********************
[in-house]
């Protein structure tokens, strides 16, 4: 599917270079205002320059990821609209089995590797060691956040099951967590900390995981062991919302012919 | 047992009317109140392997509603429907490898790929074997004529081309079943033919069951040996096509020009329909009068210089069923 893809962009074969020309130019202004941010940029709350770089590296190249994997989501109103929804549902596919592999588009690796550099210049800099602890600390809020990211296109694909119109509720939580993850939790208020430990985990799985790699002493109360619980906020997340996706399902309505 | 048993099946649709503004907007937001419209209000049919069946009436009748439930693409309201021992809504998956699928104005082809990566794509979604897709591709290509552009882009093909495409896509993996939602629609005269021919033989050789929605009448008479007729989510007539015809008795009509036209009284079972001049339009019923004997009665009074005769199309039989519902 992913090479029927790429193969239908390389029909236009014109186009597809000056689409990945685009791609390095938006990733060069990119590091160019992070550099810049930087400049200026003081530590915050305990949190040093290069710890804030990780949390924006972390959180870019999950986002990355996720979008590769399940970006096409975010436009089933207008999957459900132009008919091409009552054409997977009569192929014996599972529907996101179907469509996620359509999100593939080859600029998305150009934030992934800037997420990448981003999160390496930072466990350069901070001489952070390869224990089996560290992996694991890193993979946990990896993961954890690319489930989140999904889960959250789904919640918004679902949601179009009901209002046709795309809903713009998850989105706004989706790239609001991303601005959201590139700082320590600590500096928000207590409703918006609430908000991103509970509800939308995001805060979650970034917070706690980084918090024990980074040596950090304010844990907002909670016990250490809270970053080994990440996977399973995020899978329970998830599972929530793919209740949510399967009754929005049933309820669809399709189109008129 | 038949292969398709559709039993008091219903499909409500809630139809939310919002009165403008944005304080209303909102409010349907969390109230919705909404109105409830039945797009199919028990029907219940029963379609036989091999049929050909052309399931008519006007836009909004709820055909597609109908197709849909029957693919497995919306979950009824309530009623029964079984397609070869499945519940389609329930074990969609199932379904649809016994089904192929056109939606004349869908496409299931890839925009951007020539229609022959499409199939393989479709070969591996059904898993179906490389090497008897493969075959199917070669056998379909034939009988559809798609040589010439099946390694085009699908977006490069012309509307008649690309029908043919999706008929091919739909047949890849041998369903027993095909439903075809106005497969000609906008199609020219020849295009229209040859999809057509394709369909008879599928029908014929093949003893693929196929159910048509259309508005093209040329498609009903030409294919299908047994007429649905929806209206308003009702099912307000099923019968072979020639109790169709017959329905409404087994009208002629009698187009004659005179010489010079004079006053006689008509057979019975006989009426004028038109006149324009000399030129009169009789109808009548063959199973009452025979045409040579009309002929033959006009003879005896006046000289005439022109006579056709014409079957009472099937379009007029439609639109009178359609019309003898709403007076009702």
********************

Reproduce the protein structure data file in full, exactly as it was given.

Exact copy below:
[in-house]
């Protein structure tokens, strides 16, 4: 599917270079205002320059990821609209089995590797060691956040099951967590900390995981062991919302012919 | 047992009317109140392997509603429907490898790929074997004529081309079943033919069951040996096509020009329909009068210089069923 893809962009074969020309130019202004941010940029709350770089590296190249994997989501109103929804549902596919592999588009690796550099210049800099602890600390809020990211296109694909119109509720939580993850939790208020430990985990799985790699002493109360619980906020997340996706399902309505 | 048993099946649709503004907007937001419209209000049919069946009436009748439930693409309201021992809504998956699928104005082809990566794509979604897709591709290509552009882009093909495409896509993996939602629609005269021919033989050789929605009448008479007729989510007539015809008795009509036209009284079972001049339009019923004997009665009074005769199309039989519902 992913090479029927790429193969239908390389029909236009014109186009597809000056689409990945685009791609390095938006990733060069990119590091160019992070550099810049930087400049200026003081530590915050305990949190040093290069710890804030990780949390924006972390959180870019999950986002990355996720979008590769399940970006096409975010436009089933207008999957459900132009008919091409009552054409997977009569192929014996599972529907996101179907469509996620359509999100593939080859600029998305150009934030992934800037997420990448981003999160390496930072466990350069901070001489952070390869224990089996560290992996694991890193993979946990990896993961954890690319489930989140999904889960959250789904919640918004679902949601179009009901209002046709795309809903713009998850989105706004989706790239609001991303601005959201590139700082320590600590500096928000207590409703918006609430908000991103509970509800939308995001805060979650970034917070706690980084918090024990980074040596950090304010844990907002909670016990250490809270970053080994990440996977399973995020899978329970998830599972929530793919209740949510399967009754929005049933309820669809399709189109008129 | 038949292969398709559709039993008091219903499909409500809630139809939310919002009165403008944005304080209303909102409010349907969390109230919705909404109105409830039945797009199919028990029907219940029963379609036989091999049929050909052309399931008519006007836009909004709820055909597609109908197709849909029957693919497995919306979950009824309530009623029964079984397609070869499945519940389609329930074990969609199932379904649809016994089904192929056109939606004349869908496409299931890839925009951007020539229609022959499409199939393989479709070969591996059904898993179906490389090497008897493969075959199917070669056998379909034939009988559809798609040589010439099946390694085009699908977006490069012309509307008649690309029908043919999706008929091919739909047949890849041998369903027993095909439903075809106005497969000609906008199609020219020849295009229209040859999809057509394709369909008879599928029908014929093949003893693929196929159910048509259309508005093209040329498609009903030409294919299908047994007429649905929806209206308003009702099912307000099923019968072979020639109790169709017959329905409404087994009208002629009698187009004659005179010489010079004079006053006689008509057979019975006989009426004028038109006149324009000399030129009169009789109808009548063959199973009452025979045409040579009309002929033959006009003879005896006046000289005439022109006579056709014409079957009472099937379009007029439609639109009178359609019309003898709403007076009702």